For immediate publication
Toronto - I welcome this opportunity to provide comments on Bill 118, the Accessibility for Ontarians with Disabilities Act.
In the spring of last year, the Ontario Human Rights Commission ("the Commission") provided a written submission to the Ministry of Citizenship and Immigration’s public consultation on strengthening the Ontarians with Disabilities Act. As I believe that the comments of the Commission at that time remain relevant in considering Bill 118, I take this opportunity to provide it to you for your review. Having reviewed Bill 118, there are some points from this submission to which I would like to particularly draw your attention, as I believe they may be helpful to you.
To begin with, I believe that Bill 118 represents a significant advancement over the current Ontarians with Disabilities Act, and am pleased to see that so many of the Commission’s recommendations have been incorporated into the draft legislation. I am particularly pleased to see that the scope of the legislation has been broadened to include the private sector, and that issues relating to employment will be covered. As the Commission has repeatedly encountered in its work a lack of awareness or commitment in the private sector of the rights of persons with disabilities to inclusion and full participation, I believe that the inclusion of the private sector in this legislation is essential to advancing the rights of persons with disabilities. As well, I am pleased to see the emphasis on the development and implementation of clear, measurable and reviewable standards for accessibility, to be developed in consultation with both persons with disabilities and those who will be implementing the standards.
However, I am concerned to see that Bill 118 contains no provisions for harmonizing its provisions with those of the Ontario Human Rights Code ("the Code"). That is, the relationship between the Code and Bill 118 should be clear, and the requirements of Bill 118 should be explicitly tied to the principles and requirements of the Code. For example, it should be clear that the standard for the sufficiency of accessibility plans and implementation is that of the human rights duty to accommodate short of undue hardship. The Code, of course, enjoys primacy over other legislation, and none of the provisions of Bill 118 affect that primacy, nor should they. Organizations covered by Bill 118 will continue to be required to comply with the Code. They will continue to be required to take steps to ensure the full accessibility of their services and facilities to the point of undue hardship. However, it has been the Commission’s experience with the Ontario Building Code, which has similarly never been explicitly harmonized with the Code, that there is a potential for confusion among those regulated by both pieces of legislation, and that this has been to the great detriment of accessibility for persons with disabilities, as well as a cause of significant frustration for all concerned. The Commission is concerned that, if Bill 118 is not amended to harmonize its provisions with those of the Code, similar confusion and difficulties will result.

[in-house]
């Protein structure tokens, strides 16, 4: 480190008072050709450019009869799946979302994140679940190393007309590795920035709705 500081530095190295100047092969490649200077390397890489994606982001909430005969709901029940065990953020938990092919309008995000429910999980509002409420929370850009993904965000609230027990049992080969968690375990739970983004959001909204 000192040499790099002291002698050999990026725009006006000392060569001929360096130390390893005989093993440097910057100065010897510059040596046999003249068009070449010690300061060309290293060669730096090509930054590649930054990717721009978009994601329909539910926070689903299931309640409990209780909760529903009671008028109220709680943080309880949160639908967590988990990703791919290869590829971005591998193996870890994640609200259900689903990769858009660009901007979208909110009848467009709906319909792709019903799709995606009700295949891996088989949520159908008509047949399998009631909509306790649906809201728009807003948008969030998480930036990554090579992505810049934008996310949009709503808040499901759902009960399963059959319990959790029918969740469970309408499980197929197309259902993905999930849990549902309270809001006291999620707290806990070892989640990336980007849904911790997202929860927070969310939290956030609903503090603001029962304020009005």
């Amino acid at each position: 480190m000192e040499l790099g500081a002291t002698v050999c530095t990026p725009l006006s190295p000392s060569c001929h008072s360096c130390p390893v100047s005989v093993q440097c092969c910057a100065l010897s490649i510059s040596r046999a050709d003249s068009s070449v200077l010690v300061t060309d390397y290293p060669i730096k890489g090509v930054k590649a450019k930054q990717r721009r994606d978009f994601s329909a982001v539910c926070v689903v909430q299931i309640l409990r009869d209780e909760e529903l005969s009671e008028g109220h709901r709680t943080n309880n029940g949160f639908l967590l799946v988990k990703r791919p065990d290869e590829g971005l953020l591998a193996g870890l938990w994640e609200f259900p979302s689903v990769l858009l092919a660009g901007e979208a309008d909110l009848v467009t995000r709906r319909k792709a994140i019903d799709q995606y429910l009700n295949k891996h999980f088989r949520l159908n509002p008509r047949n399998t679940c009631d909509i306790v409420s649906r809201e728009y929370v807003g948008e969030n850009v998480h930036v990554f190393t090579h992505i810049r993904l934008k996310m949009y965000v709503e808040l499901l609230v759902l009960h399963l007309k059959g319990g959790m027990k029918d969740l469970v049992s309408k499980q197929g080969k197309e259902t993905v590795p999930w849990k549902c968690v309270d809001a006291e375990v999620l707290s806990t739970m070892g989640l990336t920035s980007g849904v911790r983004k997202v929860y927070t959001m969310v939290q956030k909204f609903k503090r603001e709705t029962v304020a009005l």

In its submission, the Commission recommended that any legislation replacing the Ontarians with Disabilities Act contain effective mechanisms for complaints and dispute resolution. While I am pleased to see that Bill 118 contains a variety of compliance mechanisms, it does not create any mechanisms for individual complaints regarding accessibility or compliance with standards. Individuals may provide input into the development of standards, but they cannot, for example, request an inspection on the basis that the standards have not been complied with. The Code remains the only recourse for individual concerns regarding accessibility. As outlined at length in the Commission’s submission, this is problematic. I am concerned that the rights of individuals with disabilities will continue to have to be advanced one complaint at a time. While the Commission has developed efficient and fair mechanisms for investigating, mediating, and resolving complaints, this is, even at its best, a lengthy process that is costly for all involved. Complaints by persons with disabilities to the Commission have climbed steadily in recent years, both in absolute numbers and in terms of the percentage of the Commission’s caseload. The Commission is concerned that Bill 118 will lead to an increase in the number of individuals who are compelled to seek redress through the Commission’s complaint process as Bill 118 provides a right without a clear remedy.
Finally, I would like to reiterate the Commission’s recommendation that this legislation include effective mechanisms for monitoring and reporting. I note that Bill 118 is structured in such a way as to provide a high degree of flexibility in its implementation. While this has its advantages, it also has its pitfalls. Measures to require annual public reporting on activity and progress under the Accessibility for Ontarians with Disabilities Act would help to ensure public accountability for the exercise of this discretion.
I hope that this is helpful to you. Thank you again for the opportunity to bring this information to your attention.
Original signed by:
Keith C. Norton, Q.C., B.A., LL.B.